Saul Williams talks new album

Jordannah Elizabeth | 8/13/2015, 9:58 a.m.
Writer-actor-activist Saul Williams has released a number of vivid and emotionally penetrating collections of poetry, music and film.
Saul Williams

Writer-actor-activist Saul Williams has released a number of vivid and emotionally penetrating collections of poetry, music and film. After emerging with his breakthrough performance in the captivating independent film “Slam,” co-starring with Sonja Sohn of “The Wire,” in 1998, Williams has contributed a large and extensive package of artistic overtures in less than two decades. He has created a collection of literature, music and artistic content that includes the contributions of other brightly complex artists such as Trent Reznor, who co-produced Williams’ 2007 musical opus “The Inevitable Rise and Liberation of NiggyTardust!” and Mos Def (currently known as Yasiin Bey), who hosted and introduced Saul’s appearances on HBO’s “Def Poetry.”

It’s hard to believe that Williams doesn’t struggle to outdo himself and continue to erect elaborate art projects after releasing five albums, acting in six films, publishing six books, touring globally and acting in a Broadway play, but I found myself sitting on the phone with him one morning to talk about his loftiest project yet: a transmedia (graphic novel, album and podcast) art project titled “Martyr Loser King.”

AmNews: The concept of “Martyr Loser King” came to you three or four years ago, right?

Williams: Yes, while I was living in Paris and traveling to a lot of places that I had access to from Paris. I was traveling to places like Senegal, South Africa, Europe and of course back and forth to the states, but I guess one of the major factors [about that time] was that I met my wife, Anisia, who is Rwandan. So I was learning more and more about the region of central Africa, and a few things came from my encounter with her, and a few other francophone people who pronounced Martin Luther King as “Martare Loozier Kying” (laughs). It cracked me up until I stopped and was like, “Holy shit, that’s a great idea!”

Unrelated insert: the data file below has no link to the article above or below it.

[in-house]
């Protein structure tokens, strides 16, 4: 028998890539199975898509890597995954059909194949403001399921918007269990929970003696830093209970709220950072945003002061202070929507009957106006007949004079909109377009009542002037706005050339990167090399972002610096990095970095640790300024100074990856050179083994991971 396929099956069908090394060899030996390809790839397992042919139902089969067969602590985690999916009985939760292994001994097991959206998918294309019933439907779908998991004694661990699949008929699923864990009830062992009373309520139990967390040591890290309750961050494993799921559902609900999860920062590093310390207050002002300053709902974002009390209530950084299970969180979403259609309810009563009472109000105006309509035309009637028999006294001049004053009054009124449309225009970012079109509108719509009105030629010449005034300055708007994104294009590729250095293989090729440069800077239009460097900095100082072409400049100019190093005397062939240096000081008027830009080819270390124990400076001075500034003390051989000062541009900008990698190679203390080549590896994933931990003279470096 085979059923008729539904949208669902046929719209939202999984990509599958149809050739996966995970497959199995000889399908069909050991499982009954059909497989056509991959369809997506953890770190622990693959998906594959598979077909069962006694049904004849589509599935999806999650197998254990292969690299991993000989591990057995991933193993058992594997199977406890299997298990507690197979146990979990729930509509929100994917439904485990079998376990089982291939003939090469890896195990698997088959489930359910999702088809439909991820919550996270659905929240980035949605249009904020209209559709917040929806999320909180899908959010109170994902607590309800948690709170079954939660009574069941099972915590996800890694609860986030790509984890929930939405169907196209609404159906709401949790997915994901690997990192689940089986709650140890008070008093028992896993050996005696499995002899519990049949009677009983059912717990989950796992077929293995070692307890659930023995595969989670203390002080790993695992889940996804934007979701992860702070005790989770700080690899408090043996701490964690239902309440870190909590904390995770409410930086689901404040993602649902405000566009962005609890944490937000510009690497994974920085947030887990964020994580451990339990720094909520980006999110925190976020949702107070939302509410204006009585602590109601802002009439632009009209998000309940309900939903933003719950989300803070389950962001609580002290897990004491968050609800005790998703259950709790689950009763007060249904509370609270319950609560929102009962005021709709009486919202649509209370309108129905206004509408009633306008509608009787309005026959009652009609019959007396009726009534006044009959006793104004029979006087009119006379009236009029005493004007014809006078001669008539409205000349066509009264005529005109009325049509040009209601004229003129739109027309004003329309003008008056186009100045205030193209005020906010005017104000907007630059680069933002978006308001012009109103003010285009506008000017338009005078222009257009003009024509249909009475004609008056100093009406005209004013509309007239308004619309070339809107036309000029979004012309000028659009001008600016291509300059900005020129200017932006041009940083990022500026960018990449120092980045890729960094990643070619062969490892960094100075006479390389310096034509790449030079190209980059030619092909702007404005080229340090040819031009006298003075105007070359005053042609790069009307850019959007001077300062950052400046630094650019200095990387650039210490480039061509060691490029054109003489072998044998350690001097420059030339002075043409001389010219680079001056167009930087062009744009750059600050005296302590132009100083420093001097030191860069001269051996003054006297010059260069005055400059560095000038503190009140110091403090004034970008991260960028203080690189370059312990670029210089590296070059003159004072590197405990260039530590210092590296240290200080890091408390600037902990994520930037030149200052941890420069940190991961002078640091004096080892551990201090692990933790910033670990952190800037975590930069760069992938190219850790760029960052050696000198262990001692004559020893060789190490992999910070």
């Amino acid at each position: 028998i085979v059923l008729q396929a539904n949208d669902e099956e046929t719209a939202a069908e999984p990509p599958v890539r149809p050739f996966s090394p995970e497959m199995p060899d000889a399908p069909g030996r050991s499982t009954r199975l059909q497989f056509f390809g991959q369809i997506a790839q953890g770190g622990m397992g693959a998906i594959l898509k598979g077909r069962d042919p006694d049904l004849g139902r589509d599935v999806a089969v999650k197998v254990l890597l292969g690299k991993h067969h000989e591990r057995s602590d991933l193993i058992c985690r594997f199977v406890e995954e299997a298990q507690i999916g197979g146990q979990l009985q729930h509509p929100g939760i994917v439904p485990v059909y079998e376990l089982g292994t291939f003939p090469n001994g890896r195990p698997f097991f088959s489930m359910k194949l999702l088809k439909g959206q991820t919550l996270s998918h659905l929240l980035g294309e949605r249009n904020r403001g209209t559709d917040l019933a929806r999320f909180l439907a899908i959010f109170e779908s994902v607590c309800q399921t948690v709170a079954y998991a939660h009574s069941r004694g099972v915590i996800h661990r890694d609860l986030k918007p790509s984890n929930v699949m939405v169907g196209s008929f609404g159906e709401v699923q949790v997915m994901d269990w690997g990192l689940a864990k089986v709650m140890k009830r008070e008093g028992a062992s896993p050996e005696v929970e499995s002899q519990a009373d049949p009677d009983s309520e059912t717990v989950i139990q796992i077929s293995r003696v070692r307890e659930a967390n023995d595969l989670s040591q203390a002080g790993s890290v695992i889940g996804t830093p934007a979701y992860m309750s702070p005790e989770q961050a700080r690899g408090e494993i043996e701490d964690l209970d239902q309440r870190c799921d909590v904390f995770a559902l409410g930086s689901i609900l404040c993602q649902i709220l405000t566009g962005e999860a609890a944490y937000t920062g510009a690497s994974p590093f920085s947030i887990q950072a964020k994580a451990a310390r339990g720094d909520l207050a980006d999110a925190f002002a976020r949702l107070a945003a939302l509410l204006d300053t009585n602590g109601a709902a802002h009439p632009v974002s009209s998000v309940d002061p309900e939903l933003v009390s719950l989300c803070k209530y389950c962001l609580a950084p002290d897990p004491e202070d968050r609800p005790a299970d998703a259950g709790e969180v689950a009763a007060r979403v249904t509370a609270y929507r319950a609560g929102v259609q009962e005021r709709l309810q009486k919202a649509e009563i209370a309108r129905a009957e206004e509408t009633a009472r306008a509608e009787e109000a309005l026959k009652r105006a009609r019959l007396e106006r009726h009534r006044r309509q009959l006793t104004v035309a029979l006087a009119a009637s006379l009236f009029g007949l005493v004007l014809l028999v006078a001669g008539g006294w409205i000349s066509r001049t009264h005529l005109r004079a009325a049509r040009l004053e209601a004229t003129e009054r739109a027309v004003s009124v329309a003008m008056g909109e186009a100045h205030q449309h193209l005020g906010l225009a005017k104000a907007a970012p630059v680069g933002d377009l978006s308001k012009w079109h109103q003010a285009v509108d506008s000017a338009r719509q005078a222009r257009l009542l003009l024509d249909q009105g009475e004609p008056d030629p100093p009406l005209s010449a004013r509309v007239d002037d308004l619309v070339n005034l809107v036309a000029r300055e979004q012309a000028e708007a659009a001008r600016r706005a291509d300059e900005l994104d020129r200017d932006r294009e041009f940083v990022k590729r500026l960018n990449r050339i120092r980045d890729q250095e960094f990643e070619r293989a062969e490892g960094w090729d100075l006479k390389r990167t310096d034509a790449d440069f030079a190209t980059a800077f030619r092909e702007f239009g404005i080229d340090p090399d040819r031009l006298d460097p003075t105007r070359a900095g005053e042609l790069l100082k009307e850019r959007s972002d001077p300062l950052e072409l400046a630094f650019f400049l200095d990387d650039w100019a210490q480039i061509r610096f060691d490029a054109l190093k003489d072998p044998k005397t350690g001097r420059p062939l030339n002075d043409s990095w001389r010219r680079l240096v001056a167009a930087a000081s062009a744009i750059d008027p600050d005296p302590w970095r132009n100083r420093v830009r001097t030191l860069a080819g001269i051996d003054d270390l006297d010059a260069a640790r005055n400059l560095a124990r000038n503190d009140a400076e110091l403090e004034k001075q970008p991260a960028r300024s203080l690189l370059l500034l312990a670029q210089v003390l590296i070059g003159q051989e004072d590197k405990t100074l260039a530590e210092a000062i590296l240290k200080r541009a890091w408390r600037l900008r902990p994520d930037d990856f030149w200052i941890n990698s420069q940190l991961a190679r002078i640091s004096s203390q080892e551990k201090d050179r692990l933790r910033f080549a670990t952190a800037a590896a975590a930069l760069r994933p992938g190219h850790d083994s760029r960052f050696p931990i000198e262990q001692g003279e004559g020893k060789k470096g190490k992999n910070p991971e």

So you were inspired by international travel, African accents and annunciation?

When you live outside of the country [United States], the way you read the news is a little bit different. You gain this overview of what’s happening in New York and L.A. or wherever. Then of course, wherever you are, there’s news that’s local to that region. I was gaining a lot of perspective and wanted to find a way to talk through and about it all. But the thing is, I never felt compelled to fully tell the story [through the album] because the graphic novel is for that. I conceptualized it by making the music first.

I wasn’t trying to do some shit like, who was it, Moby? Who did that album about slave chants? Know what I’m talkin’about? I wasn’t trying to do this documentarian shit.

Like Duran Duran and Phil Collins who composed their music based off African music and put out a bunch of conceptual pop music.

Exactly. I’m making a sci-fi story! It takes place in a village built of old computer parts and it’s turned on when a dude meets a girl who is a modem (chuckles), so it’s the ultimate turn on.